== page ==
Do you have any advice for those looking to build their network in tech?
Really knowing your network is even more important than just having a big network. I think at the end of the day you're always going to know someone that knows someone that can probably try to get you an interview or help you out. But I think what's even more important, is to network intentionally. Choose people that you can relate to and people that get you excited. Surround yourself with people who are so smart that every time you're in a meeting with them, you're learning from them. It’s also great to be able to relate to them outside of work. People can have a huge network, but it has no value if the people in your network don’t really know who you are. When I think about networking, I think about choosing people that share the same values as me and share the same interests as me.
It’s also important to connect on a personal level. Say there’s someone in a completely different department at work, but you find out you love the same type of music, then you could actually go to a concert together and get to know them outside of the work environment. Connecting on a personal level like that is so important to form deeper connections and makes creating those connections so much more enjoyable.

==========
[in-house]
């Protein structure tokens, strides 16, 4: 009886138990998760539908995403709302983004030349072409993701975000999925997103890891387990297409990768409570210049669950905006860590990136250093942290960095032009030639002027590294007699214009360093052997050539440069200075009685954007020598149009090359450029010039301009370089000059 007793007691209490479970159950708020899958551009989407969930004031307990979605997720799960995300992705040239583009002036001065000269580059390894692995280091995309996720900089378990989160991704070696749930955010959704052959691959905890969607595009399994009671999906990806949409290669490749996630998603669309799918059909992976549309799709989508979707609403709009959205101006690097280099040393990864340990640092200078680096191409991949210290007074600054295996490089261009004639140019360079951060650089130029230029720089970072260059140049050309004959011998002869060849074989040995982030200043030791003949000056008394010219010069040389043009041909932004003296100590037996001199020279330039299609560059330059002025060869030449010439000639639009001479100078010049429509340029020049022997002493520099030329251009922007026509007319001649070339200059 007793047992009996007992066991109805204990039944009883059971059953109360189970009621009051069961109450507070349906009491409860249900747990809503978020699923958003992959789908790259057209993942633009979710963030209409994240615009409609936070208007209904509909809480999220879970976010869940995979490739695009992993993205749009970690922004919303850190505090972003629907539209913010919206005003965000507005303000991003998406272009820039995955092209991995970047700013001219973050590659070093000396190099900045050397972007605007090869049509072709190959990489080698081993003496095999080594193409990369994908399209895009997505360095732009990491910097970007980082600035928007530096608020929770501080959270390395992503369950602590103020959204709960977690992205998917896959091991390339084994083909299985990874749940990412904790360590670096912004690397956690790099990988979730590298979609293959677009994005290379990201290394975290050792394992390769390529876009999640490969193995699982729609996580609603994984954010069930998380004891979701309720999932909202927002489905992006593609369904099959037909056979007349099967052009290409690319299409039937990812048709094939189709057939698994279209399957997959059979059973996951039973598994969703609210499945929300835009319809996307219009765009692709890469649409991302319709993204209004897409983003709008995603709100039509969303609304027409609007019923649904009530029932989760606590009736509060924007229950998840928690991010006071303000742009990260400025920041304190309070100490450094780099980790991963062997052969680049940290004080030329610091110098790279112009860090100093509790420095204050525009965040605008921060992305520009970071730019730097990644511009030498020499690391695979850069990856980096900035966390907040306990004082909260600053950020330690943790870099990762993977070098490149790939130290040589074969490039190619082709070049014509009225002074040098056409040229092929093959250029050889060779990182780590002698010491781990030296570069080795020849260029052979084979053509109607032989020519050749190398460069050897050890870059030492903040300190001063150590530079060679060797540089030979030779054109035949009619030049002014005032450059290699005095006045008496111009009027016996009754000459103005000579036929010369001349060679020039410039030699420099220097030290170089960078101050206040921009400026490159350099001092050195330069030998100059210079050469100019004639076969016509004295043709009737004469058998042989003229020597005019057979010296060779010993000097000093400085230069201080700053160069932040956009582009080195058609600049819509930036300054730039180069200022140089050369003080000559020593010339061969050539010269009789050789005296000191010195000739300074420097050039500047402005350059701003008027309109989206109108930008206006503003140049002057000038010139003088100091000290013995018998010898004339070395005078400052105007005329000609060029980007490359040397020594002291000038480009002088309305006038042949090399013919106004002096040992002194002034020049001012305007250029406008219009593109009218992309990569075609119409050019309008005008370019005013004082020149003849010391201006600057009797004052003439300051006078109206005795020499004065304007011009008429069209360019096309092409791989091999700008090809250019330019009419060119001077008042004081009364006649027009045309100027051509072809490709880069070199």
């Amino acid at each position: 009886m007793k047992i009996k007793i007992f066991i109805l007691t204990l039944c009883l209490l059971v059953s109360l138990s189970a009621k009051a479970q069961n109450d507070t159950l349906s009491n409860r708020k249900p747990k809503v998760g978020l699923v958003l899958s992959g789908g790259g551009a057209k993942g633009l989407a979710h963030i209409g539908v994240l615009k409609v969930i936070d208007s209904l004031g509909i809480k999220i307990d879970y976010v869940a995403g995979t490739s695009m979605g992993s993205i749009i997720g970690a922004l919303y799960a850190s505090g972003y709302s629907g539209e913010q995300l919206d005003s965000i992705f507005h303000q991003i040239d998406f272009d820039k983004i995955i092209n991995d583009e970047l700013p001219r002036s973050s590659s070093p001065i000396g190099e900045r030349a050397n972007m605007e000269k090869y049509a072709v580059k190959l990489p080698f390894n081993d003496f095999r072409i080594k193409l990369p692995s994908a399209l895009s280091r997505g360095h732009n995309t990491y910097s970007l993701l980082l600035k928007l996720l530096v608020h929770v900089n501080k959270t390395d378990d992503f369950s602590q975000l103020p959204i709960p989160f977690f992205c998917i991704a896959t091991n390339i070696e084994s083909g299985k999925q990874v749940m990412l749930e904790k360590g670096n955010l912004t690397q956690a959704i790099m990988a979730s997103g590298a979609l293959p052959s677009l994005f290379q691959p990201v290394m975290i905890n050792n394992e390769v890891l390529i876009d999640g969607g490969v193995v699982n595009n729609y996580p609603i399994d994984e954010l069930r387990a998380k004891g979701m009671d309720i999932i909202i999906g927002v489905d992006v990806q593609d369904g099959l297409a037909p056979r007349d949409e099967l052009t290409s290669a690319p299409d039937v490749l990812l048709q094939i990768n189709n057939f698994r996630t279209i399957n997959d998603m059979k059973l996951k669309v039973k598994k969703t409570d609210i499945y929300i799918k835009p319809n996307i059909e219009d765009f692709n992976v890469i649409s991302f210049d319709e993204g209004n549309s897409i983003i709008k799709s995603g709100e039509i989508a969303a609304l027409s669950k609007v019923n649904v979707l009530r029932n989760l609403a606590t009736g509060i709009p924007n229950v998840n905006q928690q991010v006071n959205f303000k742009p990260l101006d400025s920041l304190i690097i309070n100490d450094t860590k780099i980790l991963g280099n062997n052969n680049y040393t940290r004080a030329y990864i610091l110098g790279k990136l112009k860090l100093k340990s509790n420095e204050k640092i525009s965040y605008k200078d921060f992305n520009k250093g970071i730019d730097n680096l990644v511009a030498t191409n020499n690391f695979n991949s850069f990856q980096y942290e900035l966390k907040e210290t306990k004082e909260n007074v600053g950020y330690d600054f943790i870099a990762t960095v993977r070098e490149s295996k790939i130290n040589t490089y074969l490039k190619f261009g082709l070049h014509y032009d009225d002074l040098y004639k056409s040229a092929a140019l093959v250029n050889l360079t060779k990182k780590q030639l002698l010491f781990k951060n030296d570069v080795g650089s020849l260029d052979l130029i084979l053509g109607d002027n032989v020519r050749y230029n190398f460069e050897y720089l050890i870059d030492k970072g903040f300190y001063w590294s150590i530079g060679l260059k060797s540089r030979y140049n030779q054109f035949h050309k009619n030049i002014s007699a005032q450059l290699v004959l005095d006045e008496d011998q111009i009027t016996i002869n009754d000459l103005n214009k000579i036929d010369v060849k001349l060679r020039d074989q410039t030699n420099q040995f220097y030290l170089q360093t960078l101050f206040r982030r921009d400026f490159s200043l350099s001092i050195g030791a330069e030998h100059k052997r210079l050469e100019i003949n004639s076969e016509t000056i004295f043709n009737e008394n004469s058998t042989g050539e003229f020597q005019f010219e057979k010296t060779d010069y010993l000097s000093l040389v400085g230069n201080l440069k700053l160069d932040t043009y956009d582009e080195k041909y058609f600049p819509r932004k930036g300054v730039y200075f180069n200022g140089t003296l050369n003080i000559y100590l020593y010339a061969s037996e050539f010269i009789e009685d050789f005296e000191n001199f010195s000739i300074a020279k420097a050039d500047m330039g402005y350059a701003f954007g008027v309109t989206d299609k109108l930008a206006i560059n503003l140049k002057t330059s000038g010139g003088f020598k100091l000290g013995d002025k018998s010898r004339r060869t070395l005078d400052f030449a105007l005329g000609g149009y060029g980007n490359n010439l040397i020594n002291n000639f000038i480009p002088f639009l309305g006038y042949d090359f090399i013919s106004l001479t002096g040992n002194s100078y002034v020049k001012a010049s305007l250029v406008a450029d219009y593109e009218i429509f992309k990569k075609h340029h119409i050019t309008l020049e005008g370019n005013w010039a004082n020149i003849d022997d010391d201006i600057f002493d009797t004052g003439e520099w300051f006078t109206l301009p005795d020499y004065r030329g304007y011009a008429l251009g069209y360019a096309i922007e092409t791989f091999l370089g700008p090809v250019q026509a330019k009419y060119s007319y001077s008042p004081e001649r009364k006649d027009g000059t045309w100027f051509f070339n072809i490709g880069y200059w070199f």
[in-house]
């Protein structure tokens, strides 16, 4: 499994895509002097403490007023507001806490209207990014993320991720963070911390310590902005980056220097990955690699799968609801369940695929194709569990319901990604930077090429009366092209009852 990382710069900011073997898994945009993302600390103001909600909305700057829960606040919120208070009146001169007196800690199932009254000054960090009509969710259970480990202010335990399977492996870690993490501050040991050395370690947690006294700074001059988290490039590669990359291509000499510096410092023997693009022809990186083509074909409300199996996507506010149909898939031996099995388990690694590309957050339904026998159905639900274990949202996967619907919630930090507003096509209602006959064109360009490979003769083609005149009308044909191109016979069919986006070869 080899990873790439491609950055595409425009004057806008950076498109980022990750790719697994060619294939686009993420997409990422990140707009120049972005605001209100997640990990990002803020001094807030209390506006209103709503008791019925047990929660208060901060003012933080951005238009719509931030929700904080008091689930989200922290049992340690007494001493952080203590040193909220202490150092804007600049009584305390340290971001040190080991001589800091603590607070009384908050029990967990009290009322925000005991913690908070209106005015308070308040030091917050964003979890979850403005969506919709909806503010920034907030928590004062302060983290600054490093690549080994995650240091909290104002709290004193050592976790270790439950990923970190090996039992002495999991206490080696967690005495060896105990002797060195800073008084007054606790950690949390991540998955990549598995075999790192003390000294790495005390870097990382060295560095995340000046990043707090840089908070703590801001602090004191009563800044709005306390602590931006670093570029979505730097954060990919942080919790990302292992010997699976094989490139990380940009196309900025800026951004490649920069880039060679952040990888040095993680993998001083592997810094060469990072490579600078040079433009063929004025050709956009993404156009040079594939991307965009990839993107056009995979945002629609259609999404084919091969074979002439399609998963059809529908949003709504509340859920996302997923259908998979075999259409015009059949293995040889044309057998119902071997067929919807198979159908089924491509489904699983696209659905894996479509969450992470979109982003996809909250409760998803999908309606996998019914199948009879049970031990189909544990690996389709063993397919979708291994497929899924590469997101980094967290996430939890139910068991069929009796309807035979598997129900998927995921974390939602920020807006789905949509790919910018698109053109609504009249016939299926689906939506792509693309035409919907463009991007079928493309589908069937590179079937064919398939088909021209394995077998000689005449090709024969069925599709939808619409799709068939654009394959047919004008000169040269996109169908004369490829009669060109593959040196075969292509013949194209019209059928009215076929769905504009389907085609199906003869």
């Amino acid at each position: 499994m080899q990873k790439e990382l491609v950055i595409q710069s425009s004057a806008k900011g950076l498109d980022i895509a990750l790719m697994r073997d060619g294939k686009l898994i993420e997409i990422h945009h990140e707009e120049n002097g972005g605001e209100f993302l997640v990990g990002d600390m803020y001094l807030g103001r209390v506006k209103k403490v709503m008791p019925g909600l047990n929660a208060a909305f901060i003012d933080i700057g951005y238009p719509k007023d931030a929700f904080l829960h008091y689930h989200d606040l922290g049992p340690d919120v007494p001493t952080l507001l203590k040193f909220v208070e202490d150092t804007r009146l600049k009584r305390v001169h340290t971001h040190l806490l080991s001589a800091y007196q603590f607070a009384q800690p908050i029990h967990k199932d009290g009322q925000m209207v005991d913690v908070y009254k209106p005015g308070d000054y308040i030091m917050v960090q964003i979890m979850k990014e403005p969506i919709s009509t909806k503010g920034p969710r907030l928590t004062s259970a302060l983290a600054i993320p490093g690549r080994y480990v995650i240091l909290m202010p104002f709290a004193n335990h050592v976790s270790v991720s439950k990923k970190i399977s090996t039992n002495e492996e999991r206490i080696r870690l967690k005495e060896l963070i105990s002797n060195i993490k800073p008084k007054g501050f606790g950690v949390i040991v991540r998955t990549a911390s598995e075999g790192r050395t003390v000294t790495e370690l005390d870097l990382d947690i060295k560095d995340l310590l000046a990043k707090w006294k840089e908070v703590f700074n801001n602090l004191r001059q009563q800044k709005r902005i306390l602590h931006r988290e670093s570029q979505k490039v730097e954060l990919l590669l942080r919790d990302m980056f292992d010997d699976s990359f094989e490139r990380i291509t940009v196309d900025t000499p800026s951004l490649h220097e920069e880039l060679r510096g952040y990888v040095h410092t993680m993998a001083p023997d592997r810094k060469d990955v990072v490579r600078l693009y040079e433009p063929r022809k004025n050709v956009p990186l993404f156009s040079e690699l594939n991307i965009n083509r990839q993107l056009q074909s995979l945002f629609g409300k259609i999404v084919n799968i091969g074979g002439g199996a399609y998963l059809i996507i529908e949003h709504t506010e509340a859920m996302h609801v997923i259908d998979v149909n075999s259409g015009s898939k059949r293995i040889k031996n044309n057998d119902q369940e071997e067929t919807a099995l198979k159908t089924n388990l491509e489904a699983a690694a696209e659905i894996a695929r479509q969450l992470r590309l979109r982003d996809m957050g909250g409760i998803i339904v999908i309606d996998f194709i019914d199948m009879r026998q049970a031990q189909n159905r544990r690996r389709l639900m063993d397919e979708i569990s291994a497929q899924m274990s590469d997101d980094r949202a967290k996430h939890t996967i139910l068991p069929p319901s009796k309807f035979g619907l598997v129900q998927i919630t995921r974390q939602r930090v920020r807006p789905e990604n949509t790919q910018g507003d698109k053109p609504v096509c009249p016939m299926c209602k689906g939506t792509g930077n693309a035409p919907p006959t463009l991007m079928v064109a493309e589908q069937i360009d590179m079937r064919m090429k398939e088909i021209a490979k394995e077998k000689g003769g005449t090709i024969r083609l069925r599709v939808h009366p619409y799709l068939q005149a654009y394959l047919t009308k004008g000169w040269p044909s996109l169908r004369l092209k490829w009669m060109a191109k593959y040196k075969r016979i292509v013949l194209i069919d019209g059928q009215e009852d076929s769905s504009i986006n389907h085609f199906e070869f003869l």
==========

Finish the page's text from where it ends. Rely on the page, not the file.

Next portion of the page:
From there, it's almost like a network effect because you’re intentionally connecting with people who you have common interests with and through that you’ll keep meeting more people, and you’ll be able to form genuine connections with them. In conclusion, I think it's important to be very intentional and form genuine connections. Soon, you’ll have a network of people that are supporting you throughout all the different challenges and achievements throughout your career.
Why are you personally excited about The Commons new Product Sprint?
I think the most exciting part about the Sprint is that in addition to getting to work with amazing mentors, from companies like Google, Uber and Tonal, you get to learn exactly how to see a product through end-to-end, from coming up with the right strategies to then executing them. Being able to tackle both product strategy and product operations and see the product from ideation to execution is super exciting to me - and a great skill to build if you want to dive into a career in product.
Want to learn practical skills, from mentors like Thiago, and develop your network for a career in Product? Apply to join The Commons Product Sprint today!